Lori VanDer Kamp often drives her daughters through the poorer neighborhoods of northeast Portland, OR. As a founder of Portland Urban Ministries Project, a church and outreach facility, she sees struggling people everyday. She sees the poor in spirit who seek honest means of improving their lives. She also sees drug dealers, con artists and abusers of all kinds. Lori knows firsthand the challenges of determining who needs the ministry’s time and money the most. What’s even more difficult is teaching her young interns, her church kids and her own children how to be safe and discerning in their giving and service.
She recalls a time when she and her family saw a man sitting beside a stoplight, holding a cardboard sign that read “Anything will help.” Lori’s husband pulled out a box of food they kept in their car for just such occasions — but the man turned it down flat. His sign might as well have read, “Give me cash, then move along.”
Christ categorically commands us to love our neighbors and care for the poor. But when we encounter folks who seem more interested in pocket change than life change, it’s easy to grow cynical. So what do we tell our kids about helping others? Of course, we want to teach them to light the world — but we also cringe to think of them giving their hard earned dollars to swindlers or falling victim to predators who would exploit their compassion and innocence.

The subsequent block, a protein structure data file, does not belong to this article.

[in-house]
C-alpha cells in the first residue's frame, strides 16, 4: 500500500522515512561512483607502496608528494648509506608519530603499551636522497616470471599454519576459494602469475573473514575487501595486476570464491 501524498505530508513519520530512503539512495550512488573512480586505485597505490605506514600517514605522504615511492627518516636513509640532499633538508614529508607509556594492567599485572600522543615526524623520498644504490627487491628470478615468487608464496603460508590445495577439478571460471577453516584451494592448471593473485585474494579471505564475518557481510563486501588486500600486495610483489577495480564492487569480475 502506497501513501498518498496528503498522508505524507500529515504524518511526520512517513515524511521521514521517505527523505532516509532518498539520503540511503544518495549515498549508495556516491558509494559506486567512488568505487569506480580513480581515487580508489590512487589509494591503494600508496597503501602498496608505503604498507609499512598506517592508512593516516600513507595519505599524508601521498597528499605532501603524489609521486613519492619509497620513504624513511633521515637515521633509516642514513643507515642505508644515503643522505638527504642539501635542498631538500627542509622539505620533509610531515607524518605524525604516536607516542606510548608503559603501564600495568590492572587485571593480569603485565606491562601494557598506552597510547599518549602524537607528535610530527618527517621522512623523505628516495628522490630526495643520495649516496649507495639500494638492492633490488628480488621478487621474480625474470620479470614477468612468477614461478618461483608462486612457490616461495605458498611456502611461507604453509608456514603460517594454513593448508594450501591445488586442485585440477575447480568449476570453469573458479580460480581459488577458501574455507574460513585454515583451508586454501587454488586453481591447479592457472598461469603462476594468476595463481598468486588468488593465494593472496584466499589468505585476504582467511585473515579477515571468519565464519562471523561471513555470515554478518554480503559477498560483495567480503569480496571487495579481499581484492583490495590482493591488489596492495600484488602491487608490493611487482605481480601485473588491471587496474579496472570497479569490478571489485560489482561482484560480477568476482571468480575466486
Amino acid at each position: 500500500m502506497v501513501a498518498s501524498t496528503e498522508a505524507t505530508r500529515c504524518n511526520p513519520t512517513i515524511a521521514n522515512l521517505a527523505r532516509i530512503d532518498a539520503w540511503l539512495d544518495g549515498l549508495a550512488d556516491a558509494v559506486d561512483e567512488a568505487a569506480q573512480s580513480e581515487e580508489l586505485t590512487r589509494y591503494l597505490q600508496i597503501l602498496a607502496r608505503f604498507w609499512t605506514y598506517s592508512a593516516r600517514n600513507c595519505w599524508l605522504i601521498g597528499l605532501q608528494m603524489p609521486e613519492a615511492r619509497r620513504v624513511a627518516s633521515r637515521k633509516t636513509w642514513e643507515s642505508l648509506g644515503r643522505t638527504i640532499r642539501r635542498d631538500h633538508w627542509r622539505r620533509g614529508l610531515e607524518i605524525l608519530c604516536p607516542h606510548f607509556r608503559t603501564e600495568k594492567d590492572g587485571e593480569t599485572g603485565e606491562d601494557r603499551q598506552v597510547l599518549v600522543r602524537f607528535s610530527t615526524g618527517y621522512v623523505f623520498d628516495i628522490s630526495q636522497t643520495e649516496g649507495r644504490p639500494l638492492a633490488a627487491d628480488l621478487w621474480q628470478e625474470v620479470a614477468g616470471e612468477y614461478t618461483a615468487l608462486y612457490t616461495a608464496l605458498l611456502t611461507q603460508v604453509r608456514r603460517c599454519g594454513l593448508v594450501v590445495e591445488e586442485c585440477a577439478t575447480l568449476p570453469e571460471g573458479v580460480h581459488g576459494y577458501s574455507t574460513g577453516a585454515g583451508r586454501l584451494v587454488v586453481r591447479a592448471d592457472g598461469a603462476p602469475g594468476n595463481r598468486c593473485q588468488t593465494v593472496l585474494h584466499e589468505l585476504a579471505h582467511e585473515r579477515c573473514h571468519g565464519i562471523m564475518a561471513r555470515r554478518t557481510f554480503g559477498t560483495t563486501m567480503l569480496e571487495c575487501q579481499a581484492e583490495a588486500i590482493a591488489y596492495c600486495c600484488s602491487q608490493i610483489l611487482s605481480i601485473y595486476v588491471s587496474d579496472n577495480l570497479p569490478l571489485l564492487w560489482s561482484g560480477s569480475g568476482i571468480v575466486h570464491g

When Jesus sent his disciples into the world, he urged them to be “as shrewd as snakes and harmless as doves” (Matt 10:16). He didn’t want them to be hardened or afraid, but he wanted them to be aware. This same lesson will benefit our kids. If we empower them with the tools to discern, they have a better chance of serving as safe, confident ambassadors for God, even in our absence.
Teaching Smart Servanthood
Where should your kids give their time, money, energy and talents? Where are they most likely to learn and grow, and to help others do the same? Here are a few ways we can aid them in making these important decisions, and prepare them to handle tough situations on their own in the future:
- Point them to Scripture. The Bible is the only place to get the comprehensive instructions every smart servant needs. No text is better for equipping us to do God’s work and showing us how to follow in his ways (II Timothy 3:16-17). Additional wisdom is also available for the asking (James 1:5).
- Help them discover and develop their interests. Ask which organizations, groups or causes interest your child, and why. Research service organizations with them: Who do they help and how do they spend their donations? Visit local charities to see how they operate.
- Encourage thoughtful decision-making. Allow kids to make smaller day-to-day decisions. This builds their confidence, and confident children, research shows, are less likely to be targets of predators.Jones, Preston, and Joyce Jackson. “Teaching Your Child Safety in Today’s World Just Got Easier.” Keeping Kids Safe. 30 July 2008 http://www.keepingkidssafetoday.com. Ask kids what they know about the person or organization they want to help. The Bible tells us a tree is identified as good or bad by the type of fruit it produces (Matthew 12:33); the same can be said for groups and individuals.